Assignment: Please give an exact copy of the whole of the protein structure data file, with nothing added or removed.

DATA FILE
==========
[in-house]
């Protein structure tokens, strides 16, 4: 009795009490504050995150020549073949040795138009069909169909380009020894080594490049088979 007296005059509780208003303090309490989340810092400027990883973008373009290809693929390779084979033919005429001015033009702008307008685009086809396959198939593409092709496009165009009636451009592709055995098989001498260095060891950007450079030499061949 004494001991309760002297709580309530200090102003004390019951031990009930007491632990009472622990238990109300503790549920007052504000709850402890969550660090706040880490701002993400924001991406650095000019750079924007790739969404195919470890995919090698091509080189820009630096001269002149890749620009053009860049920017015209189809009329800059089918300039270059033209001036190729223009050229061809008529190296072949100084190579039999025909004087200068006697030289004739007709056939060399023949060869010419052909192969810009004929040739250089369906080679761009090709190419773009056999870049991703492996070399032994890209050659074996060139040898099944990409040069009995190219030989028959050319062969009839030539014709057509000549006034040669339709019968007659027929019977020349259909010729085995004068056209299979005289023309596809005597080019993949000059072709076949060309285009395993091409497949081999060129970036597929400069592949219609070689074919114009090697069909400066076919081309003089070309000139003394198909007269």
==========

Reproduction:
[in-house]
């Protein structure tokens, strides 16, 4: 009795009490504050995150020549073949040795138009069909169909380009020894080594490049088979 007296005059509780208003303090309490989340810092400027990883973008373009290809693929390779084979033919005429001015033009702008307008685009086809396959198939593409092709496009165009009636451009592709055995098989001498260095060891950007450079030499061949 004494001991309760002297709580309530200090102003004390019951031990009930007491632990009472622990238990109300503790549920007052504000709850402890969550660090706040880490701002993400924001991406650095000019750079924007790739969404195919470890995919090698091509080189820009630096001269002149890749620009053009860049920017015209189809009329800059089918300039270059033209001036190729223009050229061809008529190296072949100084190579039999025909004087200068006697030289004739007709056939060399023949060869010419052909192969810009004929040739250089369906080679761009090709190419773009056999870049991703492996070399032994890209050659074996060139040898099944990409040069009995190219030989028959050319062969009839030539014709057509000549006034040669339709019968007659027929019977020349259909010729085995004068056209299979005289023309596809005597080019993949000059072709076949060309285009395993091409497949081999060129970036597929400069592949219609070689074919114009090697069909400066076919081309003089070309000139003394198909007269």